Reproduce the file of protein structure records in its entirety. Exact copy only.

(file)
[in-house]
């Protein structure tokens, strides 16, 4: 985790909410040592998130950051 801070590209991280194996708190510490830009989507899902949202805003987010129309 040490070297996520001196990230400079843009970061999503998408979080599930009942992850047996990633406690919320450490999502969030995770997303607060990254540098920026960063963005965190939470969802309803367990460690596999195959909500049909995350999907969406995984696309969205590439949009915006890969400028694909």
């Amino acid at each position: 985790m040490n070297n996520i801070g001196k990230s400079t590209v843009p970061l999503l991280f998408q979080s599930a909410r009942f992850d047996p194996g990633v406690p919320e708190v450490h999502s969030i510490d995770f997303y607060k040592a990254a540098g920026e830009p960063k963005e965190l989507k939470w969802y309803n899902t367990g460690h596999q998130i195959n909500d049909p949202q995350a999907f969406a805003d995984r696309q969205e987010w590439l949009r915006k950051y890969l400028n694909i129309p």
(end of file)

[in-house]
């Protein structure tokens, strides 16, 4: 985790909410040592998130950051 801070590209991280194996708190510490830009989507899902949202805003987010129309 040490070297996520001196990230400079843009970061999503998408979080599930009942992850047996990633406690919320450490999502969030995770997303607060990254540098920026960063963005965190939470969802309803367990460690596999195959909500049909995350999907969406995984696309969205590439949009915006890969400028694909």
């Amino acid at each position: 985790m040490n070297n996520i801070g001196k990230s400079t590209v843009p970061l999503l991280f998408q979080s599930a909410r009942f992850d047996p194996g990633v406690p919320e708190v450490h999502s969030i510490d995770f997303y607060k040592a990254a540098g920026e830009p960063k963005e965190l989507k939470w969802y309803n899902t367990g460690h596999q998130i195959n909500d049909p949202q995350a999907f969406a805003d995984r696309q969205e987010w590439l949009r915006k950051y890969l400028n694909i129309p």